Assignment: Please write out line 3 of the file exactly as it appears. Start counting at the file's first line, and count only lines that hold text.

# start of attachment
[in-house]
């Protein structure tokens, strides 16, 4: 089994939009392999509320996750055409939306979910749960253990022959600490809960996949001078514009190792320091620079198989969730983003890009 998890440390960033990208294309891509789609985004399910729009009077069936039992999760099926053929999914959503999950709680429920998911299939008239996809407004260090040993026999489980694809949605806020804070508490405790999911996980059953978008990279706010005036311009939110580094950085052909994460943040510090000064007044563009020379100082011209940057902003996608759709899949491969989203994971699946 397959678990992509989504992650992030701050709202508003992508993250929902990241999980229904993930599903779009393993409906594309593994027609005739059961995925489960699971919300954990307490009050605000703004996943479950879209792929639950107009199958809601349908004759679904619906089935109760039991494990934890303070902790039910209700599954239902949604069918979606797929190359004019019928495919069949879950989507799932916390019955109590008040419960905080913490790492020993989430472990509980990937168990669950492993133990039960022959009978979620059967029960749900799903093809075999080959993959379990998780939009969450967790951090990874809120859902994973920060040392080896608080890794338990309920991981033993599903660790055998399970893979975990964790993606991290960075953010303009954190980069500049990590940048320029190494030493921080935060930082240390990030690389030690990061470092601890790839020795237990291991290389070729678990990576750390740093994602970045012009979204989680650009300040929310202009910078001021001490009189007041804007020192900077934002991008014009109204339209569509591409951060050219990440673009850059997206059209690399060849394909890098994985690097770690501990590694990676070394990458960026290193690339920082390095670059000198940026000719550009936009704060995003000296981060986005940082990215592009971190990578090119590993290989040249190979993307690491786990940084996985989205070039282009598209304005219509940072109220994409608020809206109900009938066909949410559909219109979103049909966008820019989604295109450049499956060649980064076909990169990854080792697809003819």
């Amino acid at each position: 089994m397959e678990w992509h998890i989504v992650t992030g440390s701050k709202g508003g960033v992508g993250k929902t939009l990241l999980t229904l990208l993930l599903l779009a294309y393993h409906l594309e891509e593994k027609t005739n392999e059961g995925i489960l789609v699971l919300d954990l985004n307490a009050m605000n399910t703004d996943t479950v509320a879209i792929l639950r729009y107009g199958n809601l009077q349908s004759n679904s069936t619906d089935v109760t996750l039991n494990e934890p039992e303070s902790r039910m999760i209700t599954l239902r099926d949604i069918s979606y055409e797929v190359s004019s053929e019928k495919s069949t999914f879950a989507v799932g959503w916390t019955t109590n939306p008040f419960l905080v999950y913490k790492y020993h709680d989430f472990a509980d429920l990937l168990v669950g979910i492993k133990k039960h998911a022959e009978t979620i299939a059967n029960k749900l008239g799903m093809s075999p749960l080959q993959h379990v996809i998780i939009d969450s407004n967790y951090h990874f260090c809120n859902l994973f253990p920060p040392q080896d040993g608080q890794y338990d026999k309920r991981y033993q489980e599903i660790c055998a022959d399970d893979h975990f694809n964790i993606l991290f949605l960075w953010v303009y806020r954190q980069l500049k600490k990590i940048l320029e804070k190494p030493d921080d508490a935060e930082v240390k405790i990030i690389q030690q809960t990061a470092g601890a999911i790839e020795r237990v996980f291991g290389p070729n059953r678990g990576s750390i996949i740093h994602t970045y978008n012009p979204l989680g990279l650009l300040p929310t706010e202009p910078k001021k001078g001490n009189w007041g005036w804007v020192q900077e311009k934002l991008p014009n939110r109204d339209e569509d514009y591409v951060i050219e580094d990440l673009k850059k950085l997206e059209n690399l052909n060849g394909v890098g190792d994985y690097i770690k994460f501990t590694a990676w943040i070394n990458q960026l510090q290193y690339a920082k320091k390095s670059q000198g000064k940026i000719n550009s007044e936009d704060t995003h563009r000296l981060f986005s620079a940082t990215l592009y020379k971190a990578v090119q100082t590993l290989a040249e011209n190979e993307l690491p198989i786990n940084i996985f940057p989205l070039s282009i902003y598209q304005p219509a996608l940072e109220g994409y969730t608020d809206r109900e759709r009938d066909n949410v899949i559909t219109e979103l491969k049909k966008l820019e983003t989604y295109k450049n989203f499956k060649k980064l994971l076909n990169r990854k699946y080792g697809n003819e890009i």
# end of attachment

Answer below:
């Amino acid at each position: 089994m397959e678990w992509h998890i989504v992650t992030g440390s701050k709202g508003g960033v992508g993250k929902t939009l990241l999980t229904l990208l993930l599903l779009a294309y393993h409906l594309e891509e593994k027609t005739n392999e059961g995925i489960l789609v699971l919300d954990l985004n307490a009050m605000n399910t703004d996943t479950v509320a879209i792929l639950r729009y107009g199958n809601l009077q349908s004759n679904s069936t619906d089935v109760t996750l039991n494990e934890p039992e303070s902790r039910m999760i209700t599954l239902r099926d949604i069918s979606y055409e797929v190359s004019s053929e019928k495919s069949t999914f879950a989507v799932g959503w916390t019955t109590n939306p008040f419960l905080v999950y913490k790492y020993h709680d989430f472990a509980d429920l990937l168990v669950g979910i492993k133990k039960h998911a022959e009978t979620i299939a059967n029960k749900l008239g799903m093809s075999p749960l080959q993959h379990v996809i998780i939009d969450s407004n967790y951090h990874f260090c809120n859902l994973f253990p920060p040392q080896d040993g608080q890794y338990d026999k309920r991981y033993q489980e599903i660790c055998a022959d399970d893979h975990f694809n964790i993606l991290f949605l960075w953010v303009y806020r954190q980069l500049k600490k990590i940048l320029e804070k190494p030493d921080d508490a935060e930082v240390k405790i990030i690389q030690q809960t990061a470092g601890a999911i790839e020795r237990v996980f291991g290389p070729n059953r678990g990576s750390i996949i740093h994602t970045y978008n012009p979204l989680g990279l650009l300040p929310t706010e202009p910078k001021k001078g001490n009189w007041g005036w804007v020192q900077e311009k934002l991008p014009n939110r109204d339209e569509d514009y591409v951060i050219e580094d990440l673009k850059k950085l997206e059209n690399l052909n060849g394909v890098g190792d994985y690097i770690k994460f501990t590694a990676w943040i070394n990458q960026l510090q290193y690339a920082k320091k390095s670059q000198g000064k940026i000719n550009s007044e936009d704060t995003h563009r000296l981060f986005s620079a940082t990215l592009y020379k971190a990578v090119q100082t590993l290989a040249e011209n190979e993307l690491p198989i786990n940084i996985f940057p989205l070039s282009i902003y598209q304005p219509a996608l940072e109220g994409y969730t608020d809206r109900e759709r009938d066909n949410v899949i559909t219109e979103l491969k049909k966008l820019e983003t989604y295109k450049n989203f499956k060649k980064l994971l076909n990169r990854k699946y080792g697809n003819e890009i």